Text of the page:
If the victim of a scorpion sting has problems with circulation, try applying an ice pack for five minutes to prevent further damage.
Take over-the-counter pain relievers to relieve pain. Use over-the-counter medications such as ibuprofen , aspirin, or acetaminophen to relieve pain and discomfort. However, make sure the drugs are consumed according to the recommendations listed on the packaging, yes! Do not use opioid pain relievers (narcotics) because they can put pressure on your airways. Instead, use non-steroidal anti-inflammatory drugs (NSAIDs) such as ibuprofen and aspirin to relieve swelling that occurs. If the intensity of the pain is increasing, immediately consult a doctor!
Perform first aid, if necessary . Loss of consciousness or severe muscle spasms are rare symptoms, but should be treated by a doctor immediately if they occur. Also learn basic CPR methods so you can use them as first aid for someone else who has been stung by a scorpion and is suspected of having a cardiac arrest.
Call the doctor. Even if you think your condition is completely recovered, you should still see a doctor or other medical professional to reduce the risk of infection and other complications. Chances are, your doctor will ask you to have a tetanus shot, as well as muscle relaxants or antibiotics. Never take these drugs without a doctor’s supervision, OK!
Identifying Scorpion Species
Catch the scorpion if you feel the process can be done safely. Prioritize seeking help over catching scorpions! However, if possible, catch the scorpion to determine the type of treatment needed. If the species is found to be poisonous, catching a scorpion can also help your doctor recommend the right treatment method. If you have a glass container that is larger than the scorpion’s size (usually a liter or more in capacity), try catching the scorpion to make it easier to identify. However, if you can’t see the scorpion clearly or don’t have a proper receptacle, don’t try it.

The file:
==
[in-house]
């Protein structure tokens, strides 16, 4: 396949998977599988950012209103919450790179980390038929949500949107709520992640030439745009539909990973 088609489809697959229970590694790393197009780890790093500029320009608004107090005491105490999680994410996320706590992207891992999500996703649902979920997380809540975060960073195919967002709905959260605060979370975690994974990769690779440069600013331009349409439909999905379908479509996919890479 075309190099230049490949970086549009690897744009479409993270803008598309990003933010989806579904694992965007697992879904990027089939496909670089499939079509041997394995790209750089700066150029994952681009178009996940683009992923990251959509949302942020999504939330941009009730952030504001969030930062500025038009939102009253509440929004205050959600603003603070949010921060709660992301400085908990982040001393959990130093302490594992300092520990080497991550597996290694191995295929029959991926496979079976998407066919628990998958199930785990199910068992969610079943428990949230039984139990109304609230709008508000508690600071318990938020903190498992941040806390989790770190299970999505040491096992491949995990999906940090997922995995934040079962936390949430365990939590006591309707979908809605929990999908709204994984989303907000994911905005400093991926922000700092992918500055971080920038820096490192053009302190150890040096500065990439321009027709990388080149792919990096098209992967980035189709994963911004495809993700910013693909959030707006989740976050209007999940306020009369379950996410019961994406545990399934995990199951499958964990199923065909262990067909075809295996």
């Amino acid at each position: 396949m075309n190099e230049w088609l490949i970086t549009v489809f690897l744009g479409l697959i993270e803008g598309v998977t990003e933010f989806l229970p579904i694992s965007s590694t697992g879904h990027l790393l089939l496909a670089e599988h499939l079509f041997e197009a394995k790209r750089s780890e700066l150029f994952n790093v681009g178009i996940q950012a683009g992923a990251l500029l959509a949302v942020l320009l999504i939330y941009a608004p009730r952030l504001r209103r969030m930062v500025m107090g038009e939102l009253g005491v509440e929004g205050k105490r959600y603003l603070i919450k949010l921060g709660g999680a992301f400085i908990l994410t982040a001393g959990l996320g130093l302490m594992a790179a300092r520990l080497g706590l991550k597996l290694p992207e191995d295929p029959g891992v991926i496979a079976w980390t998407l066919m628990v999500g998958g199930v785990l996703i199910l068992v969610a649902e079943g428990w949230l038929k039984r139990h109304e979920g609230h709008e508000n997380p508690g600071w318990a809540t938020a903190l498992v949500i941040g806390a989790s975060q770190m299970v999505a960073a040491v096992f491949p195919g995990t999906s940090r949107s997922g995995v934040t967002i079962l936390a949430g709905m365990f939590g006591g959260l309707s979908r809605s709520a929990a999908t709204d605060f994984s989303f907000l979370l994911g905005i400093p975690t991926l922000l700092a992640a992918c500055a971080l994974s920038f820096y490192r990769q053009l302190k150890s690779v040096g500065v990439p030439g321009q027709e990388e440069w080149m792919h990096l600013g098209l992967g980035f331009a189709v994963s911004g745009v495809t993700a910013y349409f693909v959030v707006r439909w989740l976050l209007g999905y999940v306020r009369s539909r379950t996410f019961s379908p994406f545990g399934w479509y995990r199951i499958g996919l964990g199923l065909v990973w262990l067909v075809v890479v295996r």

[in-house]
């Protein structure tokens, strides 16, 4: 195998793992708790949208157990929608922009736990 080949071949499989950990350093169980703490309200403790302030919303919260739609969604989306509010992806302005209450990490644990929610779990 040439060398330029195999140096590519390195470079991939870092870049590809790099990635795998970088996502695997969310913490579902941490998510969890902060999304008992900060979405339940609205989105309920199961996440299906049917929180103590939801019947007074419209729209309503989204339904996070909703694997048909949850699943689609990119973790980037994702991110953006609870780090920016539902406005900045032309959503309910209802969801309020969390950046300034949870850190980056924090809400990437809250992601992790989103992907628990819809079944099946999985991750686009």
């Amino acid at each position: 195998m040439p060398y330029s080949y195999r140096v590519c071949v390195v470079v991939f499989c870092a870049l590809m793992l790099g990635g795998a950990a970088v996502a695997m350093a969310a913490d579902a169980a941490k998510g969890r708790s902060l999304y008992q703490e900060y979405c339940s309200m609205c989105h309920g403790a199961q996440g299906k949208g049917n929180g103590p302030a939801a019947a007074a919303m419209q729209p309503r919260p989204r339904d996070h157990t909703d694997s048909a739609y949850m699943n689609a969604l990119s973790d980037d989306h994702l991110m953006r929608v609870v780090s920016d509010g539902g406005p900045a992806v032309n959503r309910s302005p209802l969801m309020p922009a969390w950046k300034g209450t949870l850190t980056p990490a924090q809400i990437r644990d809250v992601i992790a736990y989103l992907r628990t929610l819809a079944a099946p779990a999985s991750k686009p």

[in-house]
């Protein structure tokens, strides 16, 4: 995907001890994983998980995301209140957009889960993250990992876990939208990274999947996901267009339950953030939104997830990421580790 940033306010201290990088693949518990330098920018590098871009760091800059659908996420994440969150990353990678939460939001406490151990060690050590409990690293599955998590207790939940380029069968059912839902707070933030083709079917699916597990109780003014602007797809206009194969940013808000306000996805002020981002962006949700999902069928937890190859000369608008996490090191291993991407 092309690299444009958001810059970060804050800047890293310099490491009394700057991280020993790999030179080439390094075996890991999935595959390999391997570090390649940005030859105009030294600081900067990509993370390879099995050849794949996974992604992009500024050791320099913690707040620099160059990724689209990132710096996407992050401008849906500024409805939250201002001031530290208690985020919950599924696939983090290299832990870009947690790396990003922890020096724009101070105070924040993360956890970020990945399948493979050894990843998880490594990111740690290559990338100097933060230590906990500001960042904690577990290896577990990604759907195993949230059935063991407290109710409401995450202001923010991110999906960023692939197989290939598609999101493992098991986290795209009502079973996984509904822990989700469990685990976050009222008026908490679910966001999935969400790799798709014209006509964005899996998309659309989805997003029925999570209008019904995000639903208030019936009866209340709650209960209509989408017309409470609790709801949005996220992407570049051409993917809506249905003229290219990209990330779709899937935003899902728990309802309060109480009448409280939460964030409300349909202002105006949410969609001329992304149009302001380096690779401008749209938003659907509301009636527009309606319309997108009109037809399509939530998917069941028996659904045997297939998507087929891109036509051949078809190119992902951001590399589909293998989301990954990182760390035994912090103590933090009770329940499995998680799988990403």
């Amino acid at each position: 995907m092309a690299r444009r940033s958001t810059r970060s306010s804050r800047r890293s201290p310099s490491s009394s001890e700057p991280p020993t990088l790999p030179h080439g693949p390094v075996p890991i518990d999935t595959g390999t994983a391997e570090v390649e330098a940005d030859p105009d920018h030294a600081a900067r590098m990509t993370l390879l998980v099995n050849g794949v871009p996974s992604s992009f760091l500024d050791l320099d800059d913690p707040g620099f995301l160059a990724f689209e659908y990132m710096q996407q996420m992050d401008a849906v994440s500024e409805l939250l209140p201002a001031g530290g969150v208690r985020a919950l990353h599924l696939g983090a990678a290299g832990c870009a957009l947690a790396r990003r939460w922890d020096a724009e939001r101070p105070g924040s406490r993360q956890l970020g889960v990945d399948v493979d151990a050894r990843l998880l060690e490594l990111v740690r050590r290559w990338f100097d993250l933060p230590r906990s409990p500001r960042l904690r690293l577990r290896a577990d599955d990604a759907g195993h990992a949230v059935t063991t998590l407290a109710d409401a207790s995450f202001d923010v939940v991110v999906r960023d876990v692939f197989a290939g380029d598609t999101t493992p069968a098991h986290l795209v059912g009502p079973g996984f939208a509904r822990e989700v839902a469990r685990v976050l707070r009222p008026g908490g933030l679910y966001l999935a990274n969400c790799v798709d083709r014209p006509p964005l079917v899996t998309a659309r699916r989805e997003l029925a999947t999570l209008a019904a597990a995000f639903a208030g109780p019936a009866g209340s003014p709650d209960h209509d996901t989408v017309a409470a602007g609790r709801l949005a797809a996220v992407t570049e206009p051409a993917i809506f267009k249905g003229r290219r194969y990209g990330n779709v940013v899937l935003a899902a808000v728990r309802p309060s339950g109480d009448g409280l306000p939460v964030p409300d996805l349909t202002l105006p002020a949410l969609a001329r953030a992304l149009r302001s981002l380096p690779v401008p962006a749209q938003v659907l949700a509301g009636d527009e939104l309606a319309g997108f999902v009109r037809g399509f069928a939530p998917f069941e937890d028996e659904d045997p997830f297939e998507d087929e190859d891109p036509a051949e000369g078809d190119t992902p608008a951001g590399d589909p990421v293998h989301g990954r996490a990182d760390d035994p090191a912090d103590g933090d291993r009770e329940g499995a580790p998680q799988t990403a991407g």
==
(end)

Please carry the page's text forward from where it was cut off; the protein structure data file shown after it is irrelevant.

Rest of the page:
Look for a glass container that is large enough to hold the scorpion, and deep enough so that your hands don’t have to be close to the scorpion’s tongs when holding the container upside down. If you have the recommended container, also prepare tongs that are at least 25 cm long.
Catch the scorpion with a prepared container or tongs. Hold the container upside down, then place the container on top of the scorpion to trap its entire body. If you have long enough tongs, use them to catch the scorpion and place it in the container.
Close the container tightly. If the container is upside down, slide a piece of cardboard or other heavy paper under the container. After the mouth of the container is completely covered by paper, immediately turn the container over and put the lid on tightly.
Photo of the scorpion if can’t catch it. If you don’t have the right tools to catch the scorpion, try taking one. Take pictures of the scorpion from as many points of view as possible to make it easier for you to remember various details that can be shared with medical professionals when needed.